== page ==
The shows are nominally about the lead characters trying to achieve a certain goal, but if they did, the show would be over as the ‘story engine’ that generates plots week-to-week wouldn’t be there any more.


I think that most things-not only shows, but videogames, movies, comic-book, manga and anime-deal with it in a way that the “objective” so to speak it’s kind of simple: You have to defeat this guy; you have to go to this place, etc.
But they deal with it in a way were the matter it’s not the “objective”, it’s the way they arrive to it. Like in a DBZ shonen-style series. The “objective” it’s usually “beating this powerful bad guy”, but the interesting thing is the road to that objective, training, cool fighting scenes, character development.
This is not something against DBZ shonen-style series. In fact it is my favourite stile, it’s that I think that after all, videogames, movies, comic-book, manga and anime are, basically, a form of entertainment.


But again, why? It’s the same thing as Moonlighting syndrome, where supposedly it’s no longer interesting once a will-they-or-won’t-they relationship has been resolved. Is it really about the question of whether or not it’ll happen? Isn’t that really just the initial hook? Why does it have to be endless? It’s like saying, “Well, Law & Order solved the case that first episode. Guess they can’t have one next episode.” If you look for one-trick storytelling, that’s certainly one thing. But something that begins as seemingly one-trick doesn’t need to stay one-trick. Again, that’s lazy storytelling. And complacent viewing.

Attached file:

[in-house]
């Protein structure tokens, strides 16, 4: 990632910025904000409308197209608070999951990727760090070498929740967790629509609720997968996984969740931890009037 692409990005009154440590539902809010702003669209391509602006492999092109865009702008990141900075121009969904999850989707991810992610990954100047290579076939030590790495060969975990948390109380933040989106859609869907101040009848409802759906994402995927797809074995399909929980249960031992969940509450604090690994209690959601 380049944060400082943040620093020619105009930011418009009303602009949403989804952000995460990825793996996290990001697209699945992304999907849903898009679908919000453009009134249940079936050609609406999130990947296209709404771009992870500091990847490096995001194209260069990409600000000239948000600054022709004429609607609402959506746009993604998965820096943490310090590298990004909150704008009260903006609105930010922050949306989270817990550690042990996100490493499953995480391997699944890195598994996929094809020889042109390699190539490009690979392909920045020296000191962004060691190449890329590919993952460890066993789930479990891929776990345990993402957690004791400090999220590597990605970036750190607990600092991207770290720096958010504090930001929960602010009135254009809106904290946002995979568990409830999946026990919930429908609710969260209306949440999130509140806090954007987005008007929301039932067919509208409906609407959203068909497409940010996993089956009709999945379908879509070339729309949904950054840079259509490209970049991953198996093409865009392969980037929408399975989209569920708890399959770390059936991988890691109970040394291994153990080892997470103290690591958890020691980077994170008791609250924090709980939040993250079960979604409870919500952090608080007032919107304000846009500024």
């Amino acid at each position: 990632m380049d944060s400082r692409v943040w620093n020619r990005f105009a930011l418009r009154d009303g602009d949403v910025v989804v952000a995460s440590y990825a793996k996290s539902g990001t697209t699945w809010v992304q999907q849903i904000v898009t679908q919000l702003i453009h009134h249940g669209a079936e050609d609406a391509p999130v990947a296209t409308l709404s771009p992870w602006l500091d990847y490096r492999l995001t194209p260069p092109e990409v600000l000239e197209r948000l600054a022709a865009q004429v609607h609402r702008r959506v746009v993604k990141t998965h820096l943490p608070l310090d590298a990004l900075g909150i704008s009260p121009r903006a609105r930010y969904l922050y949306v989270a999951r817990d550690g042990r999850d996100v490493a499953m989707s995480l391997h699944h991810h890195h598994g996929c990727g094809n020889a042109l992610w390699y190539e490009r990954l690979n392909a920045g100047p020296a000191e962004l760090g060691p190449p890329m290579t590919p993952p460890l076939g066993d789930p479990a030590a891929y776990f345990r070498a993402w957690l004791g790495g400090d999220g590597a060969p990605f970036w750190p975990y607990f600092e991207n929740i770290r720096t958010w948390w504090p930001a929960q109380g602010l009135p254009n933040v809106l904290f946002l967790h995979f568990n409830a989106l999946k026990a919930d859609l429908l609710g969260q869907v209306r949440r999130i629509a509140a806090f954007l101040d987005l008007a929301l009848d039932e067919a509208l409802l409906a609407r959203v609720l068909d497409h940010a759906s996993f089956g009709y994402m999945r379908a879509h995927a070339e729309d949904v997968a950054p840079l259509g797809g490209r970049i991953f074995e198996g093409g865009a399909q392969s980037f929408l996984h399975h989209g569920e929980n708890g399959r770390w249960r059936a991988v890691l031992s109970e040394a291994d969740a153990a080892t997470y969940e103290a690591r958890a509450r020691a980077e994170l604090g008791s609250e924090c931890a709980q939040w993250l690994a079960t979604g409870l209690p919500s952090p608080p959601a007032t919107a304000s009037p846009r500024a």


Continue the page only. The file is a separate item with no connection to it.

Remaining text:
I figure it’s more like “Mr. Monk just found his wife’s killer” than simply that. It’s a piece of motivation that doesn’t factor into the plot of any regular episode, but still something that can be drawn upon to wring something from.


I get that. I’m just trying to make a point. If something ends, it doesn’t need to mean the whole thing ends.


No, and there are examples of series that change that overarching objective over time, like you say.

Still, for episodic TV of the kind that we’re talking about, there has to be some kind of overarching story concept that doesn’t really change, into which all the individual episodic stories can fit.

It was a way of ensuring that people could get the basic hook of a show’s concept without having to watch every episode. So you knew that every episode the Hulk would be somewhere new, helping out a new group of people - or Sam Beckett would be in a new timezone putting right something that once went wrong. Their end goal wasn’t really the point of the series, but just provided a larger context for the series’ individual stories.

It’s maybe a less relevant model now, though, in a time where the distribution models mean that you can assume that a lot of people will watch through every episode of a show, in order, and follow a larger developing story rather than just tuning in for odd episodes here and there.


I may not have the best track record with successful shows that changed things season to season. Because another example I have is Fringe, which continuously changed things while remaining mostly episodic, where the point each episode was still weird-science-of-the-week.

But a more extreme example would be the original British version of Life on Mars, which eventually continued as Ashes to Ashes.